I changed the screensaver on my computer shortly after returning from a two-day, 72-hole golf marathon last month at Bandon Dunes.
It wasn’t an easy decision. I took a bunch of pictures. My older brothers Jack, Pat and Mike took a bunch of pictures. We had starters take the obligatory pictures of our foursome standing with drivers in hand on several tee boxes.
We have dozens of snaps of greens framed by stunning Pacific Ocean backdrops. We have pictures of rolling hills of gorse bordering the humps and bumps of a twisting fairway. We have visual evidence of bunkers meandering along the edges of cliffs high above the ocean. We have one of a stately Rolex clock near the practice center. We photographed three deer wandering along a path.
The first picture I snapped was on our first hole, a par-4 at Old Macdonald. My drive was a tad left and all I saw in front of me was a raised bunker that made the bottom section of the flagstick disappear. The last one I took was from the side of the 18th green at Bandon Dunes with our hotel in the background.
I’m not much of a picture-taker but this place simply demands it. There’s no place in the U.S. that compares to Bandon and its four 18-hole links courses, 13-hole par-3 track and massive Punchbowl putting course.
The four courses have their own identities. Green fees are the same at all four, which speaks to the excellence of each course. All four have earned their share of accolades.
“There’s nothing better than having four guys together at the bar and they’re arguing which course is better,” director of golf Jeff Simonds said. “And none of them are backing down.”
It’s pure links golf, or as the motto above one of the pro shops reads, “Golf as it was meant to be.” Players come from all over the world to play at Bandon. States represented the most, in no particular order, are California, Illinois, Oregon, Texas and Washington. Florida and New York are close behind.
“The most common response I get (from British and Scottish golfers) is, ‘You guys are every bit as authentic as we’d heard,’ ” Simonds said. “They say, ‘We felt like we were playing at home.’ ”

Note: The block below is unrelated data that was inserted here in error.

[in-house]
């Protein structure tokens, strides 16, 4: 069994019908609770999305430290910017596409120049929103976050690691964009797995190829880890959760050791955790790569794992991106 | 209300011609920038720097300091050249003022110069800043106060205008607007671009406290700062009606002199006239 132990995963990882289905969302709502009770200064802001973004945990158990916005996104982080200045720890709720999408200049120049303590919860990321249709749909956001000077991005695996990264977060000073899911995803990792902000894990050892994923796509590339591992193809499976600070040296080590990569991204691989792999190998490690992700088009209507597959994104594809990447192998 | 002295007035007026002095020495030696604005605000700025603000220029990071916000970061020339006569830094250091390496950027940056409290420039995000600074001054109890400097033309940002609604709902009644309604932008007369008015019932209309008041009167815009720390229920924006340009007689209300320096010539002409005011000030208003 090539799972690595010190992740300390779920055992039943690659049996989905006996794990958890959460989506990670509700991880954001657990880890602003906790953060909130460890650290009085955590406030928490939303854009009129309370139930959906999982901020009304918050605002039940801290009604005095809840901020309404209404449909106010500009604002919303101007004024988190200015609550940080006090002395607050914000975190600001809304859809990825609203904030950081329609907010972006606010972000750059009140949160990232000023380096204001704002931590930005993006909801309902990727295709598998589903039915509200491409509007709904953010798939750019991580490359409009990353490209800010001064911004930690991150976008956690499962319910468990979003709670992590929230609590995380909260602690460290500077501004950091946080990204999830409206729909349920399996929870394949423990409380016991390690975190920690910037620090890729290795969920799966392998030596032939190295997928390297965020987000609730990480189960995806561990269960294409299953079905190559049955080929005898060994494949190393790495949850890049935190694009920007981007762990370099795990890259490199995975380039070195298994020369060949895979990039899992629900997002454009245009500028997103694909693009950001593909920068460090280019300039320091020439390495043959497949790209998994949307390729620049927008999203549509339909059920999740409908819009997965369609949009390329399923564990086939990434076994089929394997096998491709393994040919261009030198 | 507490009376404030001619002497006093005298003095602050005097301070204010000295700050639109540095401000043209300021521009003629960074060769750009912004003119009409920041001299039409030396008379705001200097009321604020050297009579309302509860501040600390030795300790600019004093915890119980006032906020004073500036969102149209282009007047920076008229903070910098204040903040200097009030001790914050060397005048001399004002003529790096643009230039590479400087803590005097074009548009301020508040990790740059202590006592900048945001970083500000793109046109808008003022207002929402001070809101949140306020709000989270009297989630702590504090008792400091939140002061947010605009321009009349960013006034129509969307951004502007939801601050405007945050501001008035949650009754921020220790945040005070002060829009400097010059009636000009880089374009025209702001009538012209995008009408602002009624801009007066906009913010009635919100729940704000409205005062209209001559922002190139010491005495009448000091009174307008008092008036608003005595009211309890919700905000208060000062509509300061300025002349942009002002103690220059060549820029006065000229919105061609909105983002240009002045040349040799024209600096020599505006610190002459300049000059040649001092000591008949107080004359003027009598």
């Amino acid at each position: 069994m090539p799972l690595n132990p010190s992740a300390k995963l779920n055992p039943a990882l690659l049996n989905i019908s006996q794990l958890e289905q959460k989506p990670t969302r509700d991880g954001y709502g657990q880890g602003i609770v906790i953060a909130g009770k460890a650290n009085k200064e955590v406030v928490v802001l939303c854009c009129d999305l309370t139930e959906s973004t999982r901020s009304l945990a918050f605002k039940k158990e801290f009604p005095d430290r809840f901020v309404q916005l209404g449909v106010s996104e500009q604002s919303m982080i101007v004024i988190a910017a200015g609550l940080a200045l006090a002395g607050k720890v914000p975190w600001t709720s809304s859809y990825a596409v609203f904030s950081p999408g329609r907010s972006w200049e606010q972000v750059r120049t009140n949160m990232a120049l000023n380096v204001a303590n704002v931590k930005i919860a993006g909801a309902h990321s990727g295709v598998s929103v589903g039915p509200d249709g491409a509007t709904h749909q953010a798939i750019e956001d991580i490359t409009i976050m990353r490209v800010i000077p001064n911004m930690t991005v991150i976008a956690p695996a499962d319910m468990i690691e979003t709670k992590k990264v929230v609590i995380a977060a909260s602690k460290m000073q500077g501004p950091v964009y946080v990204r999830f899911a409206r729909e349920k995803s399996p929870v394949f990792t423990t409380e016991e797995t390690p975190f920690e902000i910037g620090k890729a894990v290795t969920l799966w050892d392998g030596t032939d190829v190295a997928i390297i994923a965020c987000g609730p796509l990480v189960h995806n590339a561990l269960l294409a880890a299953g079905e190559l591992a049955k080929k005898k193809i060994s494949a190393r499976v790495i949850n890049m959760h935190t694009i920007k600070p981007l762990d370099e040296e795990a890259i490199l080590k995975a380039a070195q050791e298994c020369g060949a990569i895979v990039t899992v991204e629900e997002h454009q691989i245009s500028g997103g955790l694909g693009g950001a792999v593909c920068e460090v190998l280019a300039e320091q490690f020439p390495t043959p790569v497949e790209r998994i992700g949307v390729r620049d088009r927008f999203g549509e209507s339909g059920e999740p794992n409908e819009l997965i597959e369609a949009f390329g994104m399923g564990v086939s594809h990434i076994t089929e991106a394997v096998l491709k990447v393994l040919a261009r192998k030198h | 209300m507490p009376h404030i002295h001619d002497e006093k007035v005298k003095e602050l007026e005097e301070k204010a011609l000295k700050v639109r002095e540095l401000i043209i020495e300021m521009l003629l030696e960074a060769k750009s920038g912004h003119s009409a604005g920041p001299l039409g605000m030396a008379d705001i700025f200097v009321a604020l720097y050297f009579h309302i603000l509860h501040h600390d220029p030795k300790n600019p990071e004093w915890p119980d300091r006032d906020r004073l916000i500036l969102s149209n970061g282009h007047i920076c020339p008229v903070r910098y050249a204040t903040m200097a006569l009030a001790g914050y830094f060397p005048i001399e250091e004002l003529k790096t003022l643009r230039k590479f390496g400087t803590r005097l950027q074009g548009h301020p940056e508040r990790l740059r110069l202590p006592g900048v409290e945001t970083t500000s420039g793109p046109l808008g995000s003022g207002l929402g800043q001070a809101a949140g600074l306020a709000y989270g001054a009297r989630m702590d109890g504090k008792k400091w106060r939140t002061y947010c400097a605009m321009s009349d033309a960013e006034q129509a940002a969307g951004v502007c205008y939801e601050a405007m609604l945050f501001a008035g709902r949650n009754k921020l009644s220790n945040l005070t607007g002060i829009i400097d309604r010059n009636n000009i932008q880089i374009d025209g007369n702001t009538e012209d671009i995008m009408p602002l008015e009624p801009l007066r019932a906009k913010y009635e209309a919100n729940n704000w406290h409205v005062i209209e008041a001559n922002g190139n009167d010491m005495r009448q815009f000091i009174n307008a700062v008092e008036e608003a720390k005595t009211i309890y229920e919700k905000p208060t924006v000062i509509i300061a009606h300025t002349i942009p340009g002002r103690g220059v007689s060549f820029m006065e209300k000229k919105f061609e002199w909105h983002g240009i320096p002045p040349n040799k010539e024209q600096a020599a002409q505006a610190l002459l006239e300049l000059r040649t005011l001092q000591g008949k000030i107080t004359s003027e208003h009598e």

It was roughly a 10-hour drive for me and about 7 hours for Jack, who lives in western Washington. Flying into Portland, which leaves about 4½ hours of drive time, or into Eugene, which leaves about 2½ hours behind the wheel, can shorten your travel day.
It’s the longest trip I’ve taken by car for a golf story. I once drove, played two rounds at Suncadia in Cle Elum and drove back home, 18 hours. I once drove, played three courses near I-90 and drove back home, 16 hours. I’ve driven to western Washington to play Chambers Bay, another links gem that will host the 2015 U.S. Open. I’ve made that drive four times now, another clue that I’m a huge fan of links golf.
It was mid April, mostly sunny and the temperatures were comfortable in Bandon. Calm morning winds gave way to steady breezes in the afternoon. We thought it was windy. Everyone at Bandon Dunes informed us the conditions were pretty tame.
My right knee, which is in need of an upgrade, is about the only thing that voiced objections to this 2,400-acre masterpiece along the southern Oregon coast. It prevented us from sampling the par-3 course before our journey home. I wasn’t able to play golf for the next two weeks, but it was worth every swing and every step.
I’m certain of two things. One, I’ll go back to Bandon someday. Two, I went with a screensaver of No. 6 at Bandon Dunes, a 161-yard par 3 with a spectacular ocean view. The coastline jags along the left edge, red flag starched on a green with several distinct swales. A couple of yellow flags from Pacific Trails can be seen in the distance.
Just one of 72 holes worth remembering.